The World Bank reported that about 41 percent of Uganda’s land is now degraded, with an unsustainable rate of soil erosion and land degradation whose cost is estimated at about 17 percent of GDP; forest cover is declining by 2.6 percent every year, which is one of the highest rates of forest loss globally. Climate risks, including slow-onset change and extreme events, have exacerbated this natural capital degradation contributing to economic vulnerabilities and poverty, and will continue to do so in the future.

At a macro level, agriculture remains the mainstay of Uganda’s economy, supporting the livelihoods of over 70% of the population, most of whom rely solely on subsistence agriculture for their livelihood yet in addition to the post-COVID-19 crisis, Uganda also faced a locust invasion affecting crop production in parts of the northern and eastern regions. Added to this, was the impact of flooding and landslides that had a significant negative impact on Uganda’s food security situation. These natural disasters have affected the harvest and caused increased food insecurity in the worst-hit areas.

Looking at the budgetary allocations for FY 2022/23 of Shs. 628 billion for the environment and climate change sector, including funding to enhance resilience to climate change, restoration of degraded and protected ecosystems, and forest conservation, the allocated resources are inadequate. They lack consideration of environmental sustainability in the long run.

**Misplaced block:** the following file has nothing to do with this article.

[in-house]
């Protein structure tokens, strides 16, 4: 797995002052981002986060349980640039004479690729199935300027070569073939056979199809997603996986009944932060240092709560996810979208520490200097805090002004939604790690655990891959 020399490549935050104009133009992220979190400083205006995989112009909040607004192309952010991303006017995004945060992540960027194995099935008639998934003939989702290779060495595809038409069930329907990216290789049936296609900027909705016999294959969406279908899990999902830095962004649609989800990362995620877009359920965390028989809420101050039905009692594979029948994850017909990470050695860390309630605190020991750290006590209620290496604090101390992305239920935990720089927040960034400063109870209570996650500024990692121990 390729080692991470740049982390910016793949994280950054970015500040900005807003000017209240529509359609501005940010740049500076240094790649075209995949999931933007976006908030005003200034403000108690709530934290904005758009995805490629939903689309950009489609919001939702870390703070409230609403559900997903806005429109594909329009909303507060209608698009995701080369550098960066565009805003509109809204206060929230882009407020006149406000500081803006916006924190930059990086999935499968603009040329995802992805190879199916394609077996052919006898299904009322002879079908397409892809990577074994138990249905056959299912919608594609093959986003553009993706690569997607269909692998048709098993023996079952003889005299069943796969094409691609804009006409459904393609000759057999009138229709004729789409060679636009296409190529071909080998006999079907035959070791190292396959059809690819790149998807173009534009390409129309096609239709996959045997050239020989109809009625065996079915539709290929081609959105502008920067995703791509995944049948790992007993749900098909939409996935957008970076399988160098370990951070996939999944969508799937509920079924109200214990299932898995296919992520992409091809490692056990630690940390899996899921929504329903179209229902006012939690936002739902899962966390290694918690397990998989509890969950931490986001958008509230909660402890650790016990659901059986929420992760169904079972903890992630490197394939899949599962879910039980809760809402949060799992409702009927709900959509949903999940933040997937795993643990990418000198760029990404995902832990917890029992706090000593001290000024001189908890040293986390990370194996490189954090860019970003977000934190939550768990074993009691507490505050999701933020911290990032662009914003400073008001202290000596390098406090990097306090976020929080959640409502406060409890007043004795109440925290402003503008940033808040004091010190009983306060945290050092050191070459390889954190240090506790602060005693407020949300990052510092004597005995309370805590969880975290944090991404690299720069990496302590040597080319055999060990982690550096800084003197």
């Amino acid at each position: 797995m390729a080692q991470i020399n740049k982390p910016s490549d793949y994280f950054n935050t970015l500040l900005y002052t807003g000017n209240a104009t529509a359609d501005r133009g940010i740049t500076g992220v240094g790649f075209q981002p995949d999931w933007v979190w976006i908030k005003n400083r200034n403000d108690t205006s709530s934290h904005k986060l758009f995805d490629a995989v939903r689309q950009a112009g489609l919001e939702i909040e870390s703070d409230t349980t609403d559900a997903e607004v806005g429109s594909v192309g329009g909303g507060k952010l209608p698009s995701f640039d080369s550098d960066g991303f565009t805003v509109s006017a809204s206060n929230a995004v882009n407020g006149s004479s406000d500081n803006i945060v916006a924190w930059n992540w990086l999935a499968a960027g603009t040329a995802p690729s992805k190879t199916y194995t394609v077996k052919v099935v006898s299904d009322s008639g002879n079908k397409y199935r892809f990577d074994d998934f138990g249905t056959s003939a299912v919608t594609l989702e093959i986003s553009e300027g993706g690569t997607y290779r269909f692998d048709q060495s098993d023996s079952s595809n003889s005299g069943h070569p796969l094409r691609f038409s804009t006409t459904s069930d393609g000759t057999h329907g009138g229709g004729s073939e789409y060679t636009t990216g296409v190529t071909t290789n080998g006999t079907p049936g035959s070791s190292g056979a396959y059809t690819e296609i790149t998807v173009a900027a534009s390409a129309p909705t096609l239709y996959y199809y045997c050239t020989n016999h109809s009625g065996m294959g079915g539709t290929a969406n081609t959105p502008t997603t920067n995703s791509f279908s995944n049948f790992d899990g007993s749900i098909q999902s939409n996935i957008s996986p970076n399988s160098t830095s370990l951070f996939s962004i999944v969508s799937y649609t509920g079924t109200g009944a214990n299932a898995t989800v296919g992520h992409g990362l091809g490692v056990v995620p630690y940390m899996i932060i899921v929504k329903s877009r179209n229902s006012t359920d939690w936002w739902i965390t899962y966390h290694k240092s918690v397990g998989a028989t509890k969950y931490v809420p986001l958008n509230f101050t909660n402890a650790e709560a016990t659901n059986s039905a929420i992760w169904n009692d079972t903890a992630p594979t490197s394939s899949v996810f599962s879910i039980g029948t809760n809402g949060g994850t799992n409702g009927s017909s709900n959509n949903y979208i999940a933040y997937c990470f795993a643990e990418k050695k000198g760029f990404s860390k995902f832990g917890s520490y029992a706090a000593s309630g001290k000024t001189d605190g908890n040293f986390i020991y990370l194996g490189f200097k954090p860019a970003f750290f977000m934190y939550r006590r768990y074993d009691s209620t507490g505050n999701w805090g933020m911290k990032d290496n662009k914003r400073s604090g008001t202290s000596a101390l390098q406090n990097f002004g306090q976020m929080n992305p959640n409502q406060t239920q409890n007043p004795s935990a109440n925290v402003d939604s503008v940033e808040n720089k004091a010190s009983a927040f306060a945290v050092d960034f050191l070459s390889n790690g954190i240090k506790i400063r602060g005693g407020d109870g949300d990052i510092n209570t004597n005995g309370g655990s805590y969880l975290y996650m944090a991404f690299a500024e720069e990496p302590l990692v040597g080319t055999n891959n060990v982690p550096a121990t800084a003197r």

It has been observed that if the identified green growth interventions were fully implemented, they could provide a boost to economic activity, worth around 10% of GDP by 2040, deliver employment of up to 4 million jobs and reduce future greenhouse gas emissions by 28% and considering that Uganda is a natural resource-based economy where the majority of the population highly depends on natural resources for their livelihoods, it follows that the transition to a green economy will require a paradigm shift in the management of the natural resources.